Being plus-size means competing with your straight-size friends sometimes. That's primarily because there are some men who already having a predetermined image of what they plan on scoping out and scooping up upon entrance in a social venue. And most times, it's not someone with stretch marks and cellulite.
Society teaches that fat is automatically associated with ugly. Try to date in a world that tells you you're intrinsically undesirable, and that your partner (if you snag one) made a poor choice in selecting you.
In the same way white people have been held up as the only race that matters in this country, it's unsurprising that fat people are also seen as underdogs in any dating scenario.
Airlines don't charge you just for existing
The fact that airlines make their seating flyable to only smaller human beings with shapeless figures is appalling in its own right. It's a fact that airline seats have actually shrank over time in order to cram in as many bodies as possible, so them charging more for "customers of size" isn't some kind of health and safety issue — it's a cash-grab, plain and simpIe.
A fat girl makes a spectacle of herself simply walking down the aisle. It's literally a walk of fat shame as eyes follow you to your bite-sized seat, and you can tell what they're all thinking: please don't sit by me. Straight-size women don't get ogled trying to squeeze into a middle seat that'd be a struggle for anyone who's not pint-sized.
I don't know about you, but I highly doubt there's any airline who can't afford to redesign seats for actual comfort.
Your body type is always represented in pop culture
If there's a new female-led movie coming to theaters near you, it comes as no surprise to anyone that she's a straight-size woman. Whether or not it's an action movie, a rom-com, a fucking historical drama, the representation of plus-size women in media is smaller that my aereolas—and they're some tiny little things! We virtually don't exist in media, and when we are, we're portrayed as an underdog who against all odds! succeeds and gets a guy, or as comic relief.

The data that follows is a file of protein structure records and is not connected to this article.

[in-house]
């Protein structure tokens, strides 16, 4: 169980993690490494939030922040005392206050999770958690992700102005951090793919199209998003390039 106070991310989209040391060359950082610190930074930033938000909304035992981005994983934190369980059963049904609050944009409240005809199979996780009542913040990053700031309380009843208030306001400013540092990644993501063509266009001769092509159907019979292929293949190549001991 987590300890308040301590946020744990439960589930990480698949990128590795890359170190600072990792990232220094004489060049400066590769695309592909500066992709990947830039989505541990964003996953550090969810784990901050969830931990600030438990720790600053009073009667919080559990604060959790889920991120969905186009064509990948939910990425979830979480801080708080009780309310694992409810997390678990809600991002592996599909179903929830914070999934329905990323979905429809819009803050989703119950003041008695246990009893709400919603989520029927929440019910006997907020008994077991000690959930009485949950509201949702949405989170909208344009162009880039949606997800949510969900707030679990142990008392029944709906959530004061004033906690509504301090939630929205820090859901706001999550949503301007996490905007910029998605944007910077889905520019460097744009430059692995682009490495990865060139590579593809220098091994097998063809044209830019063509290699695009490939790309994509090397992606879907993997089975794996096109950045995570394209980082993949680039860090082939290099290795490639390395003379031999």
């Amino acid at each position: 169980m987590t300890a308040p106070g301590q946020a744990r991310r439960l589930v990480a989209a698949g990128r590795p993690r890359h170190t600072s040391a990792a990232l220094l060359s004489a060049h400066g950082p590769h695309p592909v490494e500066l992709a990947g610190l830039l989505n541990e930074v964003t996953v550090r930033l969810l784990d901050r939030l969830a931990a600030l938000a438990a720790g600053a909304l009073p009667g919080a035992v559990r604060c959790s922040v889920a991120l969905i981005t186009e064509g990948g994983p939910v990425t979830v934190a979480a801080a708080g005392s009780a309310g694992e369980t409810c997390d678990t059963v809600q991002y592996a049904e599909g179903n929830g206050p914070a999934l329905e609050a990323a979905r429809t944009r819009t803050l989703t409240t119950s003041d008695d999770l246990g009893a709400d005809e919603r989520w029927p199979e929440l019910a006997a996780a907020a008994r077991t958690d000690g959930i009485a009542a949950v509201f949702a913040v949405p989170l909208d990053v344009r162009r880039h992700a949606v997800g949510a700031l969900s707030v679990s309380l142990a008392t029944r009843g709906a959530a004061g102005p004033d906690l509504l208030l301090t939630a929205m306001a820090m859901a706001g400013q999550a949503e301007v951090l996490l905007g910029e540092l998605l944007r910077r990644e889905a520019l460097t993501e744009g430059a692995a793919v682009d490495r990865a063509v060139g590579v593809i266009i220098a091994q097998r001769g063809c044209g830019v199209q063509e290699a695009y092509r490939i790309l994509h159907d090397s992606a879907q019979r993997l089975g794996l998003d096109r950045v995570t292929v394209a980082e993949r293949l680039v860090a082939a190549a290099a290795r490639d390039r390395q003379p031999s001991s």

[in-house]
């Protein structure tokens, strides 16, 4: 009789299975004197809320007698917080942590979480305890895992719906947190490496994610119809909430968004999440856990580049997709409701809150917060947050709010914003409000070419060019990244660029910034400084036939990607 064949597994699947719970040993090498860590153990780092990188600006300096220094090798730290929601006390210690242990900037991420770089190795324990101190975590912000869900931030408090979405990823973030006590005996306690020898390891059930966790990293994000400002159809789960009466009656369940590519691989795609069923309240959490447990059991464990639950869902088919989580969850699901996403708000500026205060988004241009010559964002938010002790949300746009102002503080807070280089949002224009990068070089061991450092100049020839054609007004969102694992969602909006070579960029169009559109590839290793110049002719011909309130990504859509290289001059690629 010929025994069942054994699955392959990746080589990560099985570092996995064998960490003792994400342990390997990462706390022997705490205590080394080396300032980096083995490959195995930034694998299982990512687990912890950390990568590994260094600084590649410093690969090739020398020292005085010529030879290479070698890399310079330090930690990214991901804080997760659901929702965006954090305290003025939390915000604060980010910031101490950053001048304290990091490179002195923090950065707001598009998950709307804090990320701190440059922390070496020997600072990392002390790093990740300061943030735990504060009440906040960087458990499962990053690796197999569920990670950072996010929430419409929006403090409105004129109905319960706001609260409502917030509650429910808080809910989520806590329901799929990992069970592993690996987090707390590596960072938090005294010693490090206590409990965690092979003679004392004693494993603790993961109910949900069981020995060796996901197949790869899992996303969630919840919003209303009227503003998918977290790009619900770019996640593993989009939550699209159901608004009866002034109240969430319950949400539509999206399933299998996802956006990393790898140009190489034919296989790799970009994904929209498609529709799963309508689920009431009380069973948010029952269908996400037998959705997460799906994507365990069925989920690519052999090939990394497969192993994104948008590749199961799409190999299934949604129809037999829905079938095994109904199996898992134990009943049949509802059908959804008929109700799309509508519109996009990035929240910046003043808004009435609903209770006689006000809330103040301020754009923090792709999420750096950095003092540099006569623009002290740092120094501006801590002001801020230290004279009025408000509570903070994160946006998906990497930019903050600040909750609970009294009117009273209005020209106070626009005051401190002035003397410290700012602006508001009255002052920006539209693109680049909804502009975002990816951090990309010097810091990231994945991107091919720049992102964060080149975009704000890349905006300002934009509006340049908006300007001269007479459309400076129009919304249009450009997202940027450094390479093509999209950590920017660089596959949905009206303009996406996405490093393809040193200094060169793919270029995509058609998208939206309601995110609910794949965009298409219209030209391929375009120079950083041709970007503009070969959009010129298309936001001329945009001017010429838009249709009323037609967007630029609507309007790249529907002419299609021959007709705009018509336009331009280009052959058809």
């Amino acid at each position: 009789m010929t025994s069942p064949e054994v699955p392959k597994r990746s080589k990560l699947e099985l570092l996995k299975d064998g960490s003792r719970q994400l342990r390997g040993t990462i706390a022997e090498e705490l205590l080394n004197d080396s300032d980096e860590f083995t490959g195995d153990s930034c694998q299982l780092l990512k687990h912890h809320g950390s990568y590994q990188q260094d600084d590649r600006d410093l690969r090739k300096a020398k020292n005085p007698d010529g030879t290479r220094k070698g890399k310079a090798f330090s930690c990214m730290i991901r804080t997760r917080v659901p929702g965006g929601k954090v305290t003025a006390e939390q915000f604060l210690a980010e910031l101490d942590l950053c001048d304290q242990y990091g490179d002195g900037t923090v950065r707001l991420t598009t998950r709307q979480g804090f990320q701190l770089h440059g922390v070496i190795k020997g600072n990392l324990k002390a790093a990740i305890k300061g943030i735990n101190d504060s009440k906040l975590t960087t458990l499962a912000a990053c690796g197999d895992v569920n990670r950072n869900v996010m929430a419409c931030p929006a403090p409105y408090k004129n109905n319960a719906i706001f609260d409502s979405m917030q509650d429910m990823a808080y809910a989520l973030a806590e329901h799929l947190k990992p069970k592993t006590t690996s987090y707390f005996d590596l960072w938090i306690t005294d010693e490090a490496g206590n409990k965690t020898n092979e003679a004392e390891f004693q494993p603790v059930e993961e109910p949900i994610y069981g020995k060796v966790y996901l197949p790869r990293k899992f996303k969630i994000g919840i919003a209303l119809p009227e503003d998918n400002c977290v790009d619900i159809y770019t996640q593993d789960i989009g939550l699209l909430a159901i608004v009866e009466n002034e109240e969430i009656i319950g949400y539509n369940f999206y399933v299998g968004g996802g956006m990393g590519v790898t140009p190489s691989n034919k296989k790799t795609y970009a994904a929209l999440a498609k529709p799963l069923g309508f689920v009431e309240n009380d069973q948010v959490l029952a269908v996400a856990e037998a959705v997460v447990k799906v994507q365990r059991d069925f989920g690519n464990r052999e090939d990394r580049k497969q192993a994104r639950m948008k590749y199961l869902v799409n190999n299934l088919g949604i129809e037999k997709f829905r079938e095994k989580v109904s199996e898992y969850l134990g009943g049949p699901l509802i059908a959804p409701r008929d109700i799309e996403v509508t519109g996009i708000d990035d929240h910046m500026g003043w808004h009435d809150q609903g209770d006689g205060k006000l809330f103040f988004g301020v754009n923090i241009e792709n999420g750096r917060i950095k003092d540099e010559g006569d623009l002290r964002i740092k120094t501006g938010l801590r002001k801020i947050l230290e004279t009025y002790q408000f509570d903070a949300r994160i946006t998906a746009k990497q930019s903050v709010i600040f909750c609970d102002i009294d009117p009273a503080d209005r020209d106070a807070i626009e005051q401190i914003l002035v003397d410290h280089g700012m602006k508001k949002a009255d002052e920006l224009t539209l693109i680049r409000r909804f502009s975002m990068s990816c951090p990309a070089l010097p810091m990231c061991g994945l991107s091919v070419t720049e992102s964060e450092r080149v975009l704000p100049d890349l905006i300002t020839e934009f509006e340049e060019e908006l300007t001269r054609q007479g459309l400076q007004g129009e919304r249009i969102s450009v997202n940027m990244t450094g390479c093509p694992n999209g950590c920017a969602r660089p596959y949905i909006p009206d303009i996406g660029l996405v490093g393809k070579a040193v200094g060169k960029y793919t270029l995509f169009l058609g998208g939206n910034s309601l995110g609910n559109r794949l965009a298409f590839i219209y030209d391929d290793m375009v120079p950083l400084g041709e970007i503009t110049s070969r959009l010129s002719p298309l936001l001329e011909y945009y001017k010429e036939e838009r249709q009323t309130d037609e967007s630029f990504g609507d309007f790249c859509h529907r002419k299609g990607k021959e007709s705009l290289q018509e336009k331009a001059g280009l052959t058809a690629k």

To my thickies reading this, you were probably stunned watching This Is Us and stoked to find out that curvy binch Chrissy Metz was a main character. That kind of breath of fresh air is the same response your Black friend had after watching Black Panther. Now if we can just get a show about a fat woman that doesn't dedicate most of its plot to weight loss.
Whether in private or public, you aren't judged for what's on your plate
Women who don't look like runway models are targeted when it comes to food, point-blank. Even if you're a fat girl eating a salad and trying to make "healthier" food choices, you can still expect someone to make a comment on your diet.
"Is that green on your plate?" or "I see you finally decided to take my advice!" and "That's some healthy eating you got there!" are only some of the comments made by my own family about my food choices.
If you eat a burger, you're shamed for perpetuating an "unhealthy" lifestyle. If you eat something light, you get those "who does she think she's kidding?" looks. It's a no-win scenario and I'm fucking sick of it.
Enjoying food (like everyone else) while being fat is also worthy of judgmental eyes. No one bats an eye if gorgeous, straight-size people like Jennifer Lawrence get caught ripping open mints and talking ad nauseam about her obsession with Doritos and pizza. People think it's cute, a refreshing and adorable perspective. If you're fat like me, it's open season.
We always talk about how fat people should consider eating less and working out and staying healthy. That's all fine and dandy, but we never talk about whether or not a woman's mental health and overall happiness is compromised to appease society's expectations of the female body—produce offspring, but stay skinny and look hot while doing it.
As women, all of us are subjected to critique and struggle. But part of being a good feminist is understanding that some of us are subjected to problems you've never experienced. Sorry to my skinny sisters, but sometimes you need to step aside.